WBUR's Steve Almond tells M&C how Robert Kraft and NFL fans both play into football's culture of exploitation

Alex Reimer
February 27, 2019 - 11:38 am

WBUR commentator Steve Almond writes the crux of the Robert Kraft story is about how a multibillionaire allegedly exploited the bodies of young women for his personal satisfaction. In Almond’s mind, that doesn’t make Kraft all that different from the tens of thousands of Patriots fans who pack Gillette Stadium every Sunday. They derive their enjoyment from the exploitation of the bodies of young brown men, he writes in his WBUR column. 

In an interview Wednesday on “Mut & Callahan,” Almond defended his column to Mut, Callahan and Jermaine Wiggins. 

“I think there are a lot of people who are ready to say, ‘Hey, it’s a nice 77-year-old man whose wife passed away. What’s the problem? He wants to have a little pleasure in that way,’” Almond explained. “They find a way to say, ‘that’s cool,’ even though the reason he was allegedly caught on videotape is because they were running a sting operation, because these young women were essentially enslaved. The reason a business like that exists –– there’s a $3 billion trade in sex trafficking –– is because of customers. It’s the same reason Jermaine and other incredibly talented athletes are offered millions of dollars to risk their health. Somebody has to pay into it. Lots of individual fans have to sponsor that activity to make it so profitable. That changes the incentive system for players. It’s not, ‘Do this because it’s so exciting and you love your teammates.’ It’s, ‘Do this because there are millions of dollars.’ That changes the math you would do in your head about the kind of risks you would incur. The fans are part of the system that make it a huge profitable industry.”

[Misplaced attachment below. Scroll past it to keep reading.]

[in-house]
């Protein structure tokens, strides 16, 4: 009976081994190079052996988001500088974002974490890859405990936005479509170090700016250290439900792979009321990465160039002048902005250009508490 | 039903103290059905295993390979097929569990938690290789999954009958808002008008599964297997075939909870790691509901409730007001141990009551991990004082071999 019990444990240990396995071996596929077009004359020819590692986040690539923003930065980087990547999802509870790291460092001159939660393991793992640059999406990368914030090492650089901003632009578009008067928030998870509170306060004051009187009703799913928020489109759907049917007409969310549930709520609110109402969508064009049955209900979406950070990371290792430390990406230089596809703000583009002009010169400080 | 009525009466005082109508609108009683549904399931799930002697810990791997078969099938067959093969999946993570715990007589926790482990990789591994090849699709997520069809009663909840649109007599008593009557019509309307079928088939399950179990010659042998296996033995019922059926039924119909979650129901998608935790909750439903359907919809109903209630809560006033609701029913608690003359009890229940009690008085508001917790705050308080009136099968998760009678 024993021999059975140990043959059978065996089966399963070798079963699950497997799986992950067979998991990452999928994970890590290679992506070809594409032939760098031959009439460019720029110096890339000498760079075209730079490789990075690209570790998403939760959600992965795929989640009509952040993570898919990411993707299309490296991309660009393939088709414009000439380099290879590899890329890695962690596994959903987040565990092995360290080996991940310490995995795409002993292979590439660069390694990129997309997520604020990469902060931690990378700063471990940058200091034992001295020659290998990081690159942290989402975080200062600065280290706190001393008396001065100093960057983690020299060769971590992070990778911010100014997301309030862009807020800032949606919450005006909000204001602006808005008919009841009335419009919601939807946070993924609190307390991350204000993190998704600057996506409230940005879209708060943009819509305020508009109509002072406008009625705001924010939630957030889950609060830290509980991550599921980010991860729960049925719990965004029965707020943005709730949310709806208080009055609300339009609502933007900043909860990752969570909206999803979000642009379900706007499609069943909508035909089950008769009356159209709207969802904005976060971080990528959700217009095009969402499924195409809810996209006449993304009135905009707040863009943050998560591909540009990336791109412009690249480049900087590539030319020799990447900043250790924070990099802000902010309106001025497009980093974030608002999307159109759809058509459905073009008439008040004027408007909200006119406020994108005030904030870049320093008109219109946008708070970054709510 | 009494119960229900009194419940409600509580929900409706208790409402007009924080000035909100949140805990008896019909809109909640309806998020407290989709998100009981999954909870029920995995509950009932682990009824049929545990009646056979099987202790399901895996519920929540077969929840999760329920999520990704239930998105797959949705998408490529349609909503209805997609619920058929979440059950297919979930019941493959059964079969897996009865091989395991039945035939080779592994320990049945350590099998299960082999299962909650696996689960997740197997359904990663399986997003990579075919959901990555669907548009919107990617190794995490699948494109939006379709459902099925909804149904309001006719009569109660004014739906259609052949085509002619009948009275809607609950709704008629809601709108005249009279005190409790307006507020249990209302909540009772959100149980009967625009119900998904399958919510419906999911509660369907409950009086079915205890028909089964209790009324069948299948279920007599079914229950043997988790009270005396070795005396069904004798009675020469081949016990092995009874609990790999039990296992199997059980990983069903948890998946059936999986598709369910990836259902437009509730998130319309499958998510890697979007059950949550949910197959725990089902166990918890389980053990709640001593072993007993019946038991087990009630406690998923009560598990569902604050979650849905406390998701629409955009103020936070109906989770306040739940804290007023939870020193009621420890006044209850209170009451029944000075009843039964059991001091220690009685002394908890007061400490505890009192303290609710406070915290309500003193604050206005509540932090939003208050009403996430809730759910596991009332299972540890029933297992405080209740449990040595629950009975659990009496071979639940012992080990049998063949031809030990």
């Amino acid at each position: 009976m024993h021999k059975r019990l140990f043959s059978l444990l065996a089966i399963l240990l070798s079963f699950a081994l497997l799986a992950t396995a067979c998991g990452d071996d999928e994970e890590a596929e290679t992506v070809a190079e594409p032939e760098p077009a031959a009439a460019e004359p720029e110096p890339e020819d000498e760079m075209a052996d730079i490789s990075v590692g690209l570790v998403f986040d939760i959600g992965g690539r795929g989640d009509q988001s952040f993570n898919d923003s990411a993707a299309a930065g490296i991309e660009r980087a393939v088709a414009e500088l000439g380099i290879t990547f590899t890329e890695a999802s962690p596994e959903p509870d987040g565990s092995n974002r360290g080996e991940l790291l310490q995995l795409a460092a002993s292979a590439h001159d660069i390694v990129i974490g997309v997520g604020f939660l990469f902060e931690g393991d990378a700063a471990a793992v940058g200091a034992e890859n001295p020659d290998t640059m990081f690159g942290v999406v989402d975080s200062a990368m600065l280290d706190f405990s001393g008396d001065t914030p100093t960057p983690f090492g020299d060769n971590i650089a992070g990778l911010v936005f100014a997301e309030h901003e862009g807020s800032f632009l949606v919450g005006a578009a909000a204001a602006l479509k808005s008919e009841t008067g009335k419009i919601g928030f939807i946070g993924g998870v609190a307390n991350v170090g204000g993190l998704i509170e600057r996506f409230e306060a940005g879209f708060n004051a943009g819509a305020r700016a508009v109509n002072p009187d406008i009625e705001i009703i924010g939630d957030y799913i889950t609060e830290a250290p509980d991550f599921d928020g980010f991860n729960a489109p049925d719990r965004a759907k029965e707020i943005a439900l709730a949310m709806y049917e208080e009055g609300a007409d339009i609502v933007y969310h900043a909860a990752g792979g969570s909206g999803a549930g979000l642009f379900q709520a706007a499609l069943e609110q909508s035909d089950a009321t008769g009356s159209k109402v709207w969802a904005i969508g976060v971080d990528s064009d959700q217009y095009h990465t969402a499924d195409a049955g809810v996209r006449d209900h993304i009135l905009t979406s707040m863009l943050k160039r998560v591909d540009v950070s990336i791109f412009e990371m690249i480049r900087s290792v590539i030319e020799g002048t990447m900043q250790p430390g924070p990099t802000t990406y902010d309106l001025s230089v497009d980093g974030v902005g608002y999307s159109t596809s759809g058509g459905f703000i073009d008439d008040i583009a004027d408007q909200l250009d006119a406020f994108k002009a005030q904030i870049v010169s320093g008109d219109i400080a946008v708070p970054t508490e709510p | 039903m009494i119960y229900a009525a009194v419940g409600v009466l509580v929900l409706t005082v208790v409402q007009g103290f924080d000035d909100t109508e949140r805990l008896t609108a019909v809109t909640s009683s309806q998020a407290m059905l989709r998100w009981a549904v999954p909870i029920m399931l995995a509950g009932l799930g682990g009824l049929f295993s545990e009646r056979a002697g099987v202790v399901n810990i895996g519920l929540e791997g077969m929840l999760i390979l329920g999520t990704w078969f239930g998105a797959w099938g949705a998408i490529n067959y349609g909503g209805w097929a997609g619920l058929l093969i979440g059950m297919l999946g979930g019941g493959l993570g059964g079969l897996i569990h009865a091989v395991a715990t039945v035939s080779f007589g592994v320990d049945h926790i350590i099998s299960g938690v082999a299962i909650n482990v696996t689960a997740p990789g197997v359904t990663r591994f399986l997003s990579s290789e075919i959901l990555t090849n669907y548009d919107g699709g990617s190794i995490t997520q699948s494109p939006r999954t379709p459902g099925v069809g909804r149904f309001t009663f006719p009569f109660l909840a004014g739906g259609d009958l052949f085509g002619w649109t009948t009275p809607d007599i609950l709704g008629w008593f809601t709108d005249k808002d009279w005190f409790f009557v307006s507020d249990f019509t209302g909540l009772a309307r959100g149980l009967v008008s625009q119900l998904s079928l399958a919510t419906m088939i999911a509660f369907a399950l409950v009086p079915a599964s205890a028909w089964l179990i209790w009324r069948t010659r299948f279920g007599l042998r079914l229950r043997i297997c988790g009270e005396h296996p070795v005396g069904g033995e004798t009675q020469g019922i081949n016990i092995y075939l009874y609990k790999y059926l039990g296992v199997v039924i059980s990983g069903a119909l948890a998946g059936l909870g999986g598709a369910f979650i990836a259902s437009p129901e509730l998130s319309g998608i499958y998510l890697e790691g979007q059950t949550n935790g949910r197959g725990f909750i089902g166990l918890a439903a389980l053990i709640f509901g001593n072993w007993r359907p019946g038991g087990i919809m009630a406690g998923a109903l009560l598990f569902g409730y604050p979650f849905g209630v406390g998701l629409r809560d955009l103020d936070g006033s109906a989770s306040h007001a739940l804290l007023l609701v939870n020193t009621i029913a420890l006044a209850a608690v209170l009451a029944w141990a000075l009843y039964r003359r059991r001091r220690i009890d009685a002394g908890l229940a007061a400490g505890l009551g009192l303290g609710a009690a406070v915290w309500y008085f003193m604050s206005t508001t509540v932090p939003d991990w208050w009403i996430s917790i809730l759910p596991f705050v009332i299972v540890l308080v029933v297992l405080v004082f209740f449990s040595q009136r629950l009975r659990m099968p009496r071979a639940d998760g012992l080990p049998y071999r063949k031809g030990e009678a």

Almond went on to say Kraft and his fellow NFL owners, who hid the dangers of concussions from players for decades, also feed into the exploitation. “A guy like Bob Kraft is making money, because –– it’s not his body down there or his brain that will wind up in cognitive decline –– that’s what he’s making money off of,” he said. “Something can be two things at the same time. You just have to allow a game can be thrilling, amazing and have all sorts of good values associated with it, but can also be corrupt.”

While the NFL is placing an emphasis on player safety now, Almond says their motives are disingenuous. If ex-players weren’t suing the league, and if there wasn’t an avalanche of bad PR, Almond doubts the league would try to combat the issue so aggressively.

Still, much like prostitution rings wouldn’t operate without customers, the NFL wouldn’t produce billions of dollars in revenue without fans. Almond, once an ardent NFL follower, says he’s decided to give the game up due to its inherent danger.

“I was a fan for 40 years. I loved the sport. I played it when I was younger. I loved watching it. I think it’s basically the most entertaining sport in America, which is part of the reason it’s so insanely profitable and such a huge business,” Almond said. “But now that I’m 40 and I have kids, I have to see how they might be viewing the game, and what they’re watching when they have the game on. Football is amazing and entertaining, but it’s also a moral undertaking. And I started asking really unpleasant questions, like, ‘Is it OK for me to be watching a sport where the league knows 30 percent of players are going to wind up with permanent damage to their brains?’ You get one body. When my mom had cognitive difficulties late in her life, it really brought it home, in terms of thinking about Junior Seau and other great players who struggled with that. You don’t really get it until you’re in a hospital room. It’s really terrifying and really horrible.” 


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